Neonatal damage of the ventral hippocampus impairs working memory in the rat

Barbara K. Lipska, Julie M. Aultman, Anita Verma, Daniel R. Weinberger, Bita Moghaddam

Research output: Contribution to journalArticlepeer-review

180 Scopus citations


We investigated if a developmental lesion of the ventral hippocampus, studied previously as an animal model of schizophrenia, impairs performance in working memory tests related to the prefrontal cortex. Adult rats with a neonatal or adult excitotoxic lesion of the ventral hippocampus were tested in a continuous delayed alternation and a discrete paired-trial variable-delay alternation task. Performance of rats with the neonatal lesion was impaired as compared with control rats on both tasks, whereas performance of rats with the adult lesion was not altered in either task. The pattern of impaired performance, that worsened with increasing delays in neonatally lesioned rats, resembled that reported previously in animals with adult lesions of the medial prefrontal cortex. These results indicate that an early developmental, but not adult hippocampal, insult impairs performance in tasks sensitive to the integrity of the prefrontal cortex, and suggest that working memory may be compromised by neonatal damage of the ventral hippocampus.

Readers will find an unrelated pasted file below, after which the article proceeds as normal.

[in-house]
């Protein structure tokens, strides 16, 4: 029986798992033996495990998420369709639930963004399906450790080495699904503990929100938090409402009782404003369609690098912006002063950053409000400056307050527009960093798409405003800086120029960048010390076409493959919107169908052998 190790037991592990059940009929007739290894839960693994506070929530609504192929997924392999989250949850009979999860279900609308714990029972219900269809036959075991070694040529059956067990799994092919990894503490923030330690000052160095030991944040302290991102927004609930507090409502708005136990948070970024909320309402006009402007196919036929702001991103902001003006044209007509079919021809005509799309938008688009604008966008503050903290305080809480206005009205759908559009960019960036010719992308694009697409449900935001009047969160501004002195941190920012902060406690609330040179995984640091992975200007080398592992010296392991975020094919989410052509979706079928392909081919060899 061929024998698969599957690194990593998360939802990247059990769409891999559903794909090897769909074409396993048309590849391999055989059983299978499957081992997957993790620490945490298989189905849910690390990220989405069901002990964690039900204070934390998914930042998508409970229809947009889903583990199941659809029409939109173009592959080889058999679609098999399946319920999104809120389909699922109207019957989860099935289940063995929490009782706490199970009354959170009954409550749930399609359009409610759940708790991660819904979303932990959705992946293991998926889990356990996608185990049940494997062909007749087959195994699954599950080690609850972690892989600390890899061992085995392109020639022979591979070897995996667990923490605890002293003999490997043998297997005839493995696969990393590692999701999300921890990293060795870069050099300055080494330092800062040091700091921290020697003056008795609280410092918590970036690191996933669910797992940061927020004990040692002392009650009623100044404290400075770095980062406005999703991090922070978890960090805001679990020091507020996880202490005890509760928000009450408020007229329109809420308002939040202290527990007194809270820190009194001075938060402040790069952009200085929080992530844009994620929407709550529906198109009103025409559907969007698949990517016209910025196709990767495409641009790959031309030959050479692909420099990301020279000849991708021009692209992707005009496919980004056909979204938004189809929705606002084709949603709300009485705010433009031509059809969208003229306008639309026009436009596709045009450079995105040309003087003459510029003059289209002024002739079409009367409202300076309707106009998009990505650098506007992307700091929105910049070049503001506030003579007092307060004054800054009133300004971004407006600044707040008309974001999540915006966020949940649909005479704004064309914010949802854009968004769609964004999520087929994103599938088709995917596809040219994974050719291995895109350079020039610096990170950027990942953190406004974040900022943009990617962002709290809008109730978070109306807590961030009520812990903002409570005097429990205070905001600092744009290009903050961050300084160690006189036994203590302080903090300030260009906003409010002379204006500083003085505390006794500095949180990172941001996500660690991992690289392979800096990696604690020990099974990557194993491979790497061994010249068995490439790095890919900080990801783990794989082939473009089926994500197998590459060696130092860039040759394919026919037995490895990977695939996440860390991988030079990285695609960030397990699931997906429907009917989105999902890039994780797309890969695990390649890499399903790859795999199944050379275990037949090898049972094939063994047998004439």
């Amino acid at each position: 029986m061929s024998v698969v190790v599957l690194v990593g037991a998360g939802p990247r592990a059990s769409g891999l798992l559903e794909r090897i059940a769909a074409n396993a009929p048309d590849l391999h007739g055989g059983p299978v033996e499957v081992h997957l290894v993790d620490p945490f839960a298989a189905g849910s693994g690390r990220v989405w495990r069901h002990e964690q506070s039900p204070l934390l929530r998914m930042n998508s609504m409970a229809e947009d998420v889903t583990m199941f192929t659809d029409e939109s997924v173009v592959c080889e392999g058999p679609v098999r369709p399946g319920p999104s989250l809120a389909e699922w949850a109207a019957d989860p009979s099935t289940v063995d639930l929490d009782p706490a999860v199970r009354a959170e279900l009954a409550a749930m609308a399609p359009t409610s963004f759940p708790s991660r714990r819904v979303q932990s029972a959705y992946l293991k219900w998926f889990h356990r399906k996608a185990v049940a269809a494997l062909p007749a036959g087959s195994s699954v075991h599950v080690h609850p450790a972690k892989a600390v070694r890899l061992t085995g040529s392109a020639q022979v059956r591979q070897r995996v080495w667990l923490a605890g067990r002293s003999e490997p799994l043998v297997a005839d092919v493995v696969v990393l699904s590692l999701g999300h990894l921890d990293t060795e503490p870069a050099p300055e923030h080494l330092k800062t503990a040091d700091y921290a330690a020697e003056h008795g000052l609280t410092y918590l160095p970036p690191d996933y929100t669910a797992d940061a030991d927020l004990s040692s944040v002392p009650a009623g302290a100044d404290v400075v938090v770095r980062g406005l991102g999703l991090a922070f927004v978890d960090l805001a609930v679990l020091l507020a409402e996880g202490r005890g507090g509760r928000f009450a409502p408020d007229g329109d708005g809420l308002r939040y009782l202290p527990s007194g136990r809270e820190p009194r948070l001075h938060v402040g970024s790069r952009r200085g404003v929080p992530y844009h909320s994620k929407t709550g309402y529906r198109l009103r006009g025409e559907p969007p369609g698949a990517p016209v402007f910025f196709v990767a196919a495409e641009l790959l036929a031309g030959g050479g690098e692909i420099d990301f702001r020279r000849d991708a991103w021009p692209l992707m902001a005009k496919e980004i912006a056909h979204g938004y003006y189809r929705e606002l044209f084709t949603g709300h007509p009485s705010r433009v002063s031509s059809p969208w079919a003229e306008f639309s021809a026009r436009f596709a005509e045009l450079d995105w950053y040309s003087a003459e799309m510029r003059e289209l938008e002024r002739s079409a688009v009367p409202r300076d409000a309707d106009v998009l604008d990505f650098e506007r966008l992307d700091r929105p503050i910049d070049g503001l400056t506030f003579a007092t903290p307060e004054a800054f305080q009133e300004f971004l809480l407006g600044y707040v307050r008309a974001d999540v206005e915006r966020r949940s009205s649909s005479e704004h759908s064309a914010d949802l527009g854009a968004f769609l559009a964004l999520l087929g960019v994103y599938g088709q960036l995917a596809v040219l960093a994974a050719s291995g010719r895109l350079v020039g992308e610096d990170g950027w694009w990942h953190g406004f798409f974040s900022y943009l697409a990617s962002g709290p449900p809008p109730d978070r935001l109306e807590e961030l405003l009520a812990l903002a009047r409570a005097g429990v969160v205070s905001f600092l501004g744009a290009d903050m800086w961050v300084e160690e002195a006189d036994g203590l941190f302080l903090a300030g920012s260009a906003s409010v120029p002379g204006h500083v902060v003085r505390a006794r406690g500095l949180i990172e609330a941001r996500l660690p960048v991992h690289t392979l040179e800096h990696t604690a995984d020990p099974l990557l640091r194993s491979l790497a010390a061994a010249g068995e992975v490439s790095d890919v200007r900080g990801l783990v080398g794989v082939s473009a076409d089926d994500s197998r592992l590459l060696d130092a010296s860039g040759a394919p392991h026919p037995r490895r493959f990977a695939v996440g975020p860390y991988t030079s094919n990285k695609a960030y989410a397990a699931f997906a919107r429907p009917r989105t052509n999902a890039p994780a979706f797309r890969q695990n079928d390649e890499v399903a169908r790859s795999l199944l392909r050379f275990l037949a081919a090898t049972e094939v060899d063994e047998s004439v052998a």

Original languageEnglish (US)
Pages (from-to)47-54
Number of pages8
Issue number1
StatePublished - 2002
Externally publishedYes


  • Delayed alternation
  • Development
  • Neonatal lesion
  • Prefrontal cortex
  • Ventral hippocampus
  • Working memory

ASJC Scopus subject areas

  • Pharmacology
  • Psychiatry and Mental health


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